by Devika Narayanan and Prithibhusan Deka
Displacement is a concept familiar to the people of Assam. Nestled in the foothills of the Himalayas, Assam is a state in the north-east of India known for its tea plantations, iconic residents such as the one-horned rhino, and natural silk production. However, what is perhaps lesser known is the heart-wrenching dichotomy its people are subject to - the southern part of the state, known as the Terai zone, is extremely flood-prone while the northern part, known as the Bhabar zone, is arid and dry. What ensues is an annual pattern of over 200,000 people being forced to flee their homes every monsoon. In the summer heat, we ventured into a village in Assam named Nalbari, with a mission to understand what a home means to the people of a state where displacement is second nature, and to see how a Nostos homes community could service that need.
Our deployment partner Gramya Vikas Mancha (GVM) Assam, an organisation that had worked for the upliftment of the people of Assam for more than 2 decades, had suggested Nalbari as the site for the Nostos community due to its especially vulnerable positioning during floods. Nalbari is surrounded by three tributaries of the Brahmaputra, all three of which flood when the rains come, with the rising water closing in on Nalbari from all sides. Ninety-four percent of the area is rural and the local economy, heavily dependent on rice and mustard farming, is left vulnerable after the floods wash away crops. Prithibhusan Deka, the founder of GVM, had witnessed the changing geopolitical landscape of Nalbari over the years. He had led the reclamation of the land and the youth from the grips of militant activity. Over the years, he had also witnessed the increasing unpredictability of cyclones and floods in Nalbari due to climate change, and so Prithi ji and the rest of GVM knew disaster preparedness was the only way to reduce the inevitable devastation of the upcoming monsoon.
One day, while we were eating rice and a local herb dish named thekiya for lunch, we asked Prithi ji what he thought was the overarching theme that defined a home. He had one word for us - safety.
The Nostos model of modular deployment was able to service this proactive approach to disaster management. Despite Assam's hilly topology and winded roads, the houses could easily reach the site in their disassembled form in the back of a truck. GVM Assam brought together their dedicated local volunteers to construct the homes. These young adults, hailing from the village, carried a tacit understanding that these homes could serve as a refuge during the impending monsoon, should the floods wash away their current homes. Working alongside them, we witnessed their adeptness in figuring out the intuitive design and effortlessly fitting the components into their precisely engineered slots, seamlessly assembling the homes. They expressed their appreciation for the Nostos homes design, likening the process to solving a life-sized puzzle, a refreshing departure from the labour-intensive traditional masonry that demanded more physical exertion and time.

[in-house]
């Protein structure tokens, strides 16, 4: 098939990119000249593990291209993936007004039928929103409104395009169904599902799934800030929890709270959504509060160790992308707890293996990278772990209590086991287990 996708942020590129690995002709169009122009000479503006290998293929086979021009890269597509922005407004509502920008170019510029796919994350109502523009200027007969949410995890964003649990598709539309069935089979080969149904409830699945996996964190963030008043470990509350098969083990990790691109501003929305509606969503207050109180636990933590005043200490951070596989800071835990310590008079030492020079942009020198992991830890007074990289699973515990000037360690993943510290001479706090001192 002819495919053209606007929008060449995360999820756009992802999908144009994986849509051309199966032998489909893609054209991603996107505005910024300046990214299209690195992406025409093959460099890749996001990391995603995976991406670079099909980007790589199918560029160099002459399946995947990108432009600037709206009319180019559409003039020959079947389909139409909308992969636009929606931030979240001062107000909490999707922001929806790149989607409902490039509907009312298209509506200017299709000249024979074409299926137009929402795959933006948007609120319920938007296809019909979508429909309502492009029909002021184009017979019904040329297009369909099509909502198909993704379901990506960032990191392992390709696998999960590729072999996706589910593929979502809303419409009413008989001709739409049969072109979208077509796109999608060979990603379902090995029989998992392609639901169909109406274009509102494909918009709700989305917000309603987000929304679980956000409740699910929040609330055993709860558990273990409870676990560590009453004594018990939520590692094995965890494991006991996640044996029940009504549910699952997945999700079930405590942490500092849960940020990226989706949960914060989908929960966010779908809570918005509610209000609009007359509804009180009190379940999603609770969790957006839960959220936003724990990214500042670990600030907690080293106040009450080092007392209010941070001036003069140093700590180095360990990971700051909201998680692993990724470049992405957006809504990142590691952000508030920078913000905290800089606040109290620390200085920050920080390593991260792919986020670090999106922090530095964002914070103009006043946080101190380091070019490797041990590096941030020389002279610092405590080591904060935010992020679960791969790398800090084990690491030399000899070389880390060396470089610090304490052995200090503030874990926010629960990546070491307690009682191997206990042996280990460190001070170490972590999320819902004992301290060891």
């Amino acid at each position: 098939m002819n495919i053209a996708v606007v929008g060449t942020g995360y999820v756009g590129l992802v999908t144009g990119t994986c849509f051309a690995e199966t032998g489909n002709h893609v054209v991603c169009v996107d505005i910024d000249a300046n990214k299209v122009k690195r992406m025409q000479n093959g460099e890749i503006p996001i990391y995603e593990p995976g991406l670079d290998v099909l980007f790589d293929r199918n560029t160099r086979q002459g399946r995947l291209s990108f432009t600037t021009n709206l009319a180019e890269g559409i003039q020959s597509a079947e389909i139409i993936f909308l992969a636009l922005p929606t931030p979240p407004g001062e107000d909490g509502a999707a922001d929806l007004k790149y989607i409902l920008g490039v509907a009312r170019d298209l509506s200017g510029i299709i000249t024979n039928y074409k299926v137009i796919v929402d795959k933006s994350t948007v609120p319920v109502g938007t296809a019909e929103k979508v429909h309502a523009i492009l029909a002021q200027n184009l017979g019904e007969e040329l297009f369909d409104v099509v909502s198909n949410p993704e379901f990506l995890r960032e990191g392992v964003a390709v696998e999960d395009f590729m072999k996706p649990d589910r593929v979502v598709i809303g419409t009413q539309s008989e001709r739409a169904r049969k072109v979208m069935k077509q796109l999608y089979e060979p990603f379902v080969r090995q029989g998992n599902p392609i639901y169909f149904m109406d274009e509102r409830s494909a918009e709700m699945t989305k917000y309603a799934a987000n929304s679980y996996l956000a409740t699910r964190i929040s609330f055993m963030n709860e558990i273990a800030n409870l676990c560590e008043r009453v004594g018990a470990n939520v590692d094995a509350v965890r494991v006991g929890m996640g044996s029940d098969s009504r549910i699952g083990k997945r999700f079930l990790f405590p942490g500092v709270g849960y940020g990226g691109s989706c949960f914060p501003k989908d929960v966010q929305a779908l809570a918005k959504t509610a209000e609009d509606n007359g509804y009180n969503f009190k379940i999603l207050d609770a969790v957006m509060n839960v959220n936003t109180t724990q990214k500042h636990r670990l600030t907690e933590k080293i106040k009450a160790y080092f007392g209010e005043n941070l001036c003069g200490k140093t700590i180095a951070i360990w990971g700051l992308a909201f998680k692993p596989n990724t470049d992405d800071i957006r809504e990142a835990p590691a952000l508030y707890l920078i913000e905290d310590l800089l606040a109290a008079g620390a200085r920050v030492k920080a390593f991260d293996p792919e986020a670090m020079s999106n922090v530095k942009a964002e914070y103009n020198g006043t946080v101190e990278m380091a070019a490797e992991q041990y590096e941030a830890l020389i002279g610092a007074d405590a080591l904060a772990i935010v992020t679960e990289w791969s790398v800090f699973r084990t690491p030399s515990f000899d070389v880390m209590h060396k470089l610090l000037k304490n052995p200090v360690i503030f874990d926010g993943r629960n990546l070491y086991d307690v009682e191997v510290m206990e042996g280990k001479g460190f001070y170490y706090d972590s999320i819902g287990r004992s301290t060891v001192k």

Building homes has an uncanny ability to bring people together and forge close bonds. Working closely with the locals, we could see the courage and resilience of the people of Assam. Despite the harsh reality of the daunting floods, every volunteer radiated unwavering enthusiasm. We continued working through both blazing heat and light rain, with the volunteers singing folk songs to keep the energy up. As the sun went down and the cacophony of the crickets began to fill the air, we continued working under the light of a solar lamp till all the homes had been built.
It was almost as if the children’s drawings had manifested into reality in the form of the Nostos community.
One day, while we were eating rice and a local herb dish named thekiya for lunch, we asked Prithi ji what he thought was the overarching theme that defined a home. He had one word for us - safety. In a land where traditional homes often could not withstand the precarious weather patterns, a safe and sturdy Nostos home becomes more critical than even we had previously imagined, as a place of refuge where families could rebuild their lives post a disaster. After the meal, the GVM team took us to a nearby school to show us craftwork the village’s young children had made for their school’s Annual day. For one of the prompts, the kids had created visuals of a home according to their imagination using sticks. We couldn’t help but notice the resemblance between their drawing and the Nostos homes design, characterised by the sloping roofs that allowed rainwater to slide off. It was almost as if the children’s drawings had manifested into reality in the form of the Nostos community.
After the deployment, we left Nalbari with a heavy heart with an understanding that the next flood-cycle was fast approaching and unavoidable. As Nalbari faces the imminent arrival of the monsoon clouds, we hope for minimal destruction and loss in the village and throughout Assam this year. While uncertainties prevail, the Nostos community we built, with its capacity to provide more than 131,000 nights of shelter, holds the potential to lessen the anguish and trauma experienced by flood-displaced families in Nalbari.